If you have been injured from a job-related accident, you are likely not only suffering from the incident, but are also wondering if you will be able to work again and provide for yourself and your family. Being injured while at work means that you are protected by workers compensation, which will pay for medical care and other expenses. Your employer pays for the workers comp insurance and this benefit is available at no cost to you. The benefits available vary depending on the severity of the injury. Read on for a summary of what benefits you could receive.
1. Weekly Compensation
Each state has rules that determine the amount and length for your weekly compensation. The key factor is how your disability is classified.
Temporary means that you are expected to fully recover at some point.
Permanent means that you have reached the maximum medical improvement (MMI) that can be expected from your injury. Permanent impairment means that a major part of your body no longer works as before the accident, such a your hand or back. This amount is normally a paid lump sum, so be very cautious about accepting the offered amount without considering the full impact of a lifetime spent disabled.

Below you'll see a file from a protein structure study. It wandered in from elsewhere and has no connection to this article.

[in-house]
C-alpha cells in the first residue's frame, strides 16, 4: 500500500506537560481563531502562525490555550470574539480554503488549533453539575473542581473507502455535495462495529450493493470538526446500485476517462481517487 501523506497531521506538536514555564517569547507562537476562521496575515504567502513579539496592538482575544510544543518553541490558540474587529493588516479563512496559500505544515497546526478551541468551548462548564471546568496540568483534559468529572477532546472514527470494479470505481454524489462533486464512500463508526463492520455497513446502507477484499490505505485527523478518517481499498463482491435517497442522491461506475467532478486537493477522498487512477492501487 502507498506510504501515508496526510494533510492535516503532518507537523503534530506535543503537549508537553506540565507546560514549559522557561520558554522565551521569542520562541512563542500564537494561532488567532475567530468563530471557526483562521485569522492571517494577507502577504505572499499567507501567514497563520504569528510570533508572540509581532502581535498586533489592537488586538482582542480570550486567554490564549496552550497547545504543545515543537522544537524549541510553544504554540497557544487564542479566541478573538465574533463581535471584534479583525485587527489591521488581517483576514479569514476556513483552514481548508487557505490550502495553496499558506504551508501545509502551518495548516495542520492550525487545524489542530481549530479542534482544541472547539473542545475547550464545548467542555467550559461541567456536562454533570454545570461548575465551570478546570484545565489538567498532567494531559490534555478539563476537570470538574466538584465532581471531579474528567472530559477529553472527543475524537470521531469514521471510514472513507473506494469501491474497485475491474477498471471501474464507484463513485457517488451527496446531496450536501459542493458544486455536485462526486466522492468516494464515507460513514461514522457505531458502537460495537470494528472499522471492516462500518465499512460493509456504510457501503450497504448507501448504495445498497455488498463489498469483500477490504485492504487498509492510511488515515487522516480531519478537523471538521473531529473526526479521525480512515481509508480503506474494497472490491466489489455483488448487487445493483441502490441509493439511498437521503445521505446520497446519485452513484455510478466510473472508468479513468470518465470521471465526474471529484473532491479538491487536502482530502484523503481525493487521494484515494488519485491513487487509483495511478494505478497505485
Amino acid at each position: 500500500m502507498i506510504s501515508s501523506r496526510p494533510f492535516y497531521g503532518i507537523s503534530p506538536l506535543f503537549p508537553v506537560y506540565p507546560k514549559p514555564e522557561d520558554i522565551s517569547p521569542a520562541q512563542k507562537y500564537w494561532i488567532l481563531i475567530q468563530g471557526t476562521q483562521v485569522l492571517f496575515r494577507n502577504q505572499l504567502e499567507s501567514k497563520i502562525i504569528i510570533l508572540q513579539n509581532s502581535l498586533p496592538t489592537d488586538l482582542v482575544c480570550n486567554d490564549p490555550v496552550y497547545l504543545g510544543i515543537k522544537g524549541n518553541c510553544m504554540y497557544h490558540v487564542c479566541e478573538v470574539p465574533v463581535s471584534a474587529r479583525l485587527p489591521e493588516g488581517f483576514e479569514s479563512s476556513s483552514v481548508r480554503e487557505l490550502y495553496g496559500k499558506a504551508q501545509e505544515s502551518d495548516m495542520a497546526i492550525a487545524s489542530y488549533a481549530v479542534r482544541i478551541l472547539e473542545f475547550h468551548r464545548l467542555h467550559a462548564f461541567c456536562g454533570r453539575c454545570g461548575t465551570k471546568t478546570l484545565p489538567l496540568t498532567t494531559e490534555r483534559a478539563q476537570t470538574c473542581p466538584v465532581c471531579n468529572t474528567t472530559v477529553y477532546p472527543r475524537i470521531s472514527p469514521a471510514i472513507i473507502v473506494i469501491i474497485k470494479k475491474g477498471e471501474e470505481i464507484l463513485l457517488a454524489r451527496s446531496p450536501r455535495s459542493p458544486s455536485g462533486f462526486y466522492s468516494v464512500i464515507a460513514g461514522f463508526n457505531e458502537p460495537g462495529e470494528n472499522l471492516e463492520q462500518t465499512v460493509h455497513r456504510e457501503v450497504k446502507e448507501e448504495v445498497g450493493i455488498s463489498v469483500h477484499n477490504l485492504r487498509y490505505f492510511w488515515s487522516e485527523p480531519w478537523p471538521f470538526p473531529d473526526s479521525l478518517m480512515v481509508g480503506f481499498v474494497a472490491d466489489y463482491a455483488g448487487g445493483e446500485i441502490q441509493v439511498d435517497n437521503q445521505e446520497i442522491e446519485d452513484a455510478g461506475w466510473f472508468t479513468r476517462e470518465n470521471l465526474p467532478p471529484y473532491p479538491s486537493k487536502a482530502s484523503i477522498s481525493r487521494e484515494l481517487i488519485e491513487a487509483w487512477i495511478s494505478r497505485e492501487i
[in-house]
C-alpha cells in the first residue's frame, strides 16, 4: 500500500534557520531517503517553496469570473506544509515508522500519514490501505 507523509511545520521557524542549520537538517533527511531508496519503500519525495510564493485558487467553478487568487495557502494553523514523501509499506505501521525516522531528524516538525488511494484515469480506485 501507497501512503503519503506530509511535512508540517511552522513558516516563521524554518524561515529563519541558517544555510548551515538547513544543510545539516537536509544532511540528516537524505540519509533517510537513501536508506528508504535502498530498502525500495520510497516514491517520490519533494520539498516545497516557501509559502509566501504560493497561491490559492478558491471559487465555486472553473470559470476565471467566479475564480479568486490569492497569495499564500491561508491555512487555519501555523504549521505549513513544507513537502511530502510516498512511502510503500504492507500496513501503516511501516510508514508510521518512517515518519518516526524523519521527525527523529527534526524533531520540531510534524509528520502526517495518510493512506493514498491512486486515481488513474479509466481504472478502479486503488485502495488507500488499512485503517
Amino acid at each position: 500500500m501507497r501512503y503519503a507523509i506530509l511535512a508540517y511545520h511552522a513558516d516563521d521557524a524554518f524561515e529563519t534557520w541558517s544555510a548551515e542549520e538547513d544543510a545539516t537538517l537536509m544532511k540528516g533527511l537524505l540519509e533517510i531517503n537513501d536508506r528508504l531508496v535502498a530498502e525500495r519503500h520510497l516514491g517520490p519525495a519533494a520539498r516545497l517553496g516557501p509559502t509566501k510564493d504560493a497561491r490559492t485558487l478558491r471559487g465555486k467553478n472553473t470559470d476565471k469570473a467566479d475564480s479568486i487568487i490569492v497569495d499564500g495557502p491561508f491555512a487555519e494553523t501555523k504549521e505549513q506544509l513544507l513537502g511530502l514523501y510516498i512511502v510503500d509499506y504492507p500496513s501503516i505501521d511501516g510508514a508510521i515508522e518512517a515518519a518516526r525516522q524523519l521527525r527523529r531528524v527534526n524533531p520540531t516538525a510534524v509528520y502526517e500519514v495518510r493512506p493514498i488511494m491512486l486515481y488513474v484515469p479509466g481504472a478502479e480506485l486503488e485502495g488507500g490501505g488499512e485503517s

Total disability means that you are not able to do any type of work. The amount paid is normally a certain percentage of your pre-injury wages and most states have caps on the maximum you can receive.
Partial disability means that you can do a certain percentage of work like you did before your injury. This could mean part-time work or lighter duties. The weekly benefit amount is determined by calculating the percentage of disability and paying the resulting percentage of your pre-injury wage. For example, if you are determined to be 20% disabled, your weekly compensation would be 20% of your weekly salary.
2. Medical Expenses
All medical expenses should be paid through workers compensation, no matter how long after the event. If you have a problem with getting your medical payments, contact a workers compensation lawyer attorney for assistance. Medical bill collectors can ruin your credit, so don't delay in taking action.
3. Vocational Rehabilitation
Nearly every state requires that you be retrained for other work if you are unable to return to your old position.
After reading the above information, you should be able to tell whether or not the workers compensation is making your full benefits available. Contact an attorney who will be able to advocate on your behalf to make sure that you are being fairly and completely compensated for your injuries.